Introducing metering in the water we are consuming, I mean in a state like Bihar, this was never heard of, but recently we approved a project. Bihar has committed to having meters, if not on a city scale, at least on a pilot scale. So this has got introduced.
We will have a final tally of how far we have progressed as far as reforms are concerned, maybe by the time the mission concludes by the (fiscal) year 2011-2012.
And we still have to look at various critical issues like the way water boards are functioning. There is need for substantial improvement. The way sewerage projects are taken up—ideally we should be able to complete coverage of entire city—so how best that can be facilitated. In tune with the improvements that the cities bring about, incentivizing the cities for the performance they deliver, this could be the new way for working with the cities.
What incentives can be given?
This is something that will have to be built into the scheme. And it is up to the city and the state concerned to take advantage of these, and decide to move forward. Every part of the country is not used to the same level of urban performance. But now every part of the country is coming on board as far as striving to achieve certain minimum levels in urban performance is concerned.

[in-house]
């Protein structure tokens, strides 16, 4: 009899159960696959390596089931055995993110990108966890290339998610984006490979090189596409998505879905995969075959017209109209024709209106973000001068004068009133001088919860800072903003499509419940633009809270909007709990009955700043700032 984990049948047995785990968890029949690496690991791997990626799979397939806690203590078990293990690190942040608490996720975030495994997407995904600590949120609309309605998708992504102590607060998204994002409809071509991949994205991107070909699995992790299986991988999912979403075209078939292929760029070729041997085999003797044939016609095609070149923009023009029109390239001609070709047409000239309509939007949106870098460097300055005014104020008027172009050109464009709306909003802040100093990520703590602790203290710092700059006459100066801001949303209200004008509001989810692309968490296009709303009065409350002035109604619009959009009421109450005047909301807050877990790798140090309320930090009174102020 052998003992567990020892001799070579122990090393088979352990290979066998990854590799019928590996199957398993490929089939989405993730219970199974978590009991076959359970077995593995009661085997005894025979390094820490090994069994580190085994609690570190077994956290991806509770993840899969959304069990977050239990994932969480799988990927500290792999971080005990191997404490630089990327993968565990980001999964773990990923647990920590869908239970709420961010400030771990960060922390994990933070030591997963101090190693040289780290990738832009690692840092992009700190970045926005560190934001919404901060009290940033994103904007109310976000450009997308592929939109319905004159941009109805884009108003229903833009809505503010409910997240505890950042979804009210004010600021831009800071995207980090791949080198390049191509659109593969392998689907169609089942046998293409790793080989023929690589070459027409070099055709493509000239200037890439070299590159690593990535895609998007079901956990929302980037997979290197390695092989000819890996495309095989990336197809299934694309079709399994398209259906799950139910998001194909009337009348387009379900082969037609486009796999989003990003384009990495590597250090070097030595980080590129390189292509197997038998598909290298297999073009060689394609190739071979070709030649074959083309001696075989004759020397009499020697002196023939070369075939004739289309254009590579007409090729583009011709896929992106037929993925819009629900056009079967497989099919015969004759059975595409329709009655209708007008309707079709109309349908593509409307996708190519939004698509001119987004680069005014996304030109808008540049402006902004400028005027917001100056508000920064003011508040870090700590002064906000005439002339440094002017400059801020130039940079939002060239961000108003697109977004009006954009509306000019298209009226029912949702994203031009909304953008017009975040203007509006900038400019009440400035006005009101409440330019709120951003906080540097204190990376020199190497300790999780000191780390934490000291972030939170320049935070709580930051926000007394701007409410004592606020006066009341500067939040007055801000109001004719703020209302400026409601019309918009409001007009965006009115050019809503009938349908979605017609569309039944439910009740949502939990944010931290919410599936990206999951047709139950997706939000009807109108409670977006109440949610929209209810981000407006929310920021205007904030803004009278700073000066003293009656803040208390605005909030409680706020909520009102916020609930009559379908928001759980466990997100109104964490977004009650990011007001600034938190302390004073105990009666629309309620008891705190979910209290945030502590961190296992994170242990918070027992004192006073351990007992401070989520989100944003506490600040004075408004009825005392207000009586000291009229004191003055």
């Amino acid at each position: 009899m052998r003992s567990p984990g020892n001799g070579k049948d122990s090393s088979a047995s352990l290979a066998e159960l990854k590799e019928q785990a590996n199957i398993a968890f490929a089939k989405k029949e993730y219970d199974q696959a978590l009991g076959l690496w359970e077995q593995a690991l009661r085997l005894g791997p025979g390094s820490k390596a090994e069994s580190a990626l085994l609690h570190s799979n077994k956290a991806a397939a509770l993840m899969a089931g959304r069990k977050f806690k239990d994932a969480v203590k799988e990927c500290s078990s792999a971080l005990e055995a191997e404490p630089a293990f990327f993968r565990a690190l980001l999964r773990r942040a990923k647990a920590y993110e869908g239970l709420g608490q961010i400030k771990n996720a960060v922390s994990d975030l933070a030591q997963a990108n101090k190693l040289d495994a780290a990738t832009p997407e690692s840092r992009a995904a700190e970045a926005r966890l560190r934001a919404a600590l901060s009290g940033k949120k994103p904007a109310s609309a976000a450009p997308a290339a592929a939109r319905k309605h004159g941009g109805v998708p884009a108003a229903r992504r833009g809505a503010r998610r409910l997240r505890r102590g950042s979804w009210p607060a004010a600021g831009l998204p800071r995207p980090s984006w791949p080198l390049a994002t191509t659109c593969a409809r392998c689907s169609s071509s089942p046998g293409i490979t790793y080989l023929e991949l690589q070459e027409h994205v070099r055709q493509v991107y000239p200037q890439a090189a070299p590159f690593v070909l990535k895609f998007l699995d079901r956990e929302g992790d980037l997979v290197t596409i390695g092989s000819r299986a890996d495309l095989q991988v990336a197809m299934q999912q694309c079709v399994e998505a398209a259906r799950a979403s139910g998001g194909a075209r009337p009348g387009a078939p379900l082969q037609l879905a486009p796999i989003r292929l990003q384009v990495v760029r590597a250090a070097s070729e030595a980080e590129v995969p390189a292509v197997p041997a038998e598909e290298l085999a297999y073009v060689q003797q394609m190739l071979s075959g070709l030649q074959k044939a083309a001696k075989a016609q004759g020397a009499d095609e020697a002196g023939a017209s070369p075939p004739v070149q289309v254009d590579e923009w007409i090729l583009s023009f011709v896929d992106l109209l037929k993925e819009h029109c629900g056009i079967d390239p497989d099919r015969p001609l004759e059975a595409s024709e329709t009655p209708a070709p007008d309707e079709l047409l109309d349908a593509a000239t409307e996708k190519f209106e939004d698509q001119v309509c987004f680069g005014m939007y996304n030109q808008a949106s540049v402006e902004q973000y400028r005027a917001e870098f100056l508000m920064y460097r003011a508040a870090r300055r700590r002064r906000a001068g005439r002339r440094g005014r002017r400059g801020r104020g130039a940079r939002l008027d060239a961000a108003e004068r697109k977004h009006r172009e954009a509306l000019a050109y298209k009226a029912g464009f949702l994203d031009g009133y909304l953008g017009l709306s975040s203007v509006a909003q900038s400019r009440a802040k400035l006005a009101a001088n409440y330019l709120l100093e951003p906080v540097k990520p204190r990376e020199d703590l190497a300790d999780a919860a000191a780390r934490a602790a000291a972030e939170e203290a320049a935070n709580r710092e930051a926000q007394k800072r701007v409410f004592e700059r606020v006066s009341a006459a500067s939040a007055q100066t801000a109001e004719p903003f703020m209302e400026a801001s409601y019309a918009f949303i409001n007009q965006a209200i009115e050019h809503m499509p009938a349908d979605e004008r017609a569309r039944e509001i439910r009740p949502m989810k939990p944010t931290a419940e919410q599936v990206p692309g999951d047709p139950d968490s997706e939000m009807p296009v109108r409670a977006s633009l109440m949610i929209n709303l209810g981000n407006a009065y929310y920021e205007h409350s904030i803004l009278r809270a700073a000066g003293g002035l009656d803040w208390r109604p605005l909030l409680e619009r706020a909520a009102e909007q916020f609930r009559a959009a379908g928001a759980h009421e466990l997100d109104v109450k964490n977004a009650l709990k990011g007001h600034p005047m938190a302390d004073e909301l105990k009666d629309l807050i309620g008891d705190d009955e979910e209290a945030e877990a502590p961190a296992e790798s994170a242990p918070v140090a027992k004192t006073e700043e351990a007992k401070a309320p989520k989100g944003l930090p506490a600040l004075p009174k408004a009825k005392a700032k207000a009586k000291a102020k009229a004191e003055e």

In the current context—it is an election year and there is talk of a fiscal stimulus—is there a step-back on pushing for reforms now as opposed to trying and getting projects on the ground?
Partly what you say is correct, but not fully. What we are saying is that since cities are not geared to this pace of implementation of reforms, some cities lag behind in reaching the milestones. The direct action would have been to stop further release of instalments. But that won’t serve any purpose because if projects are kept on hold, there will be certain consequent issues such as cost overruns, time overruns...
So what we have worked out now is that as far as release of second and third instalments (of funds) are concerned, we won’t really insist on whether the milestone has been met or not. We’ll naturally review whether the milestone has been reached or not and have a dialogue with the state concerned or city concerned…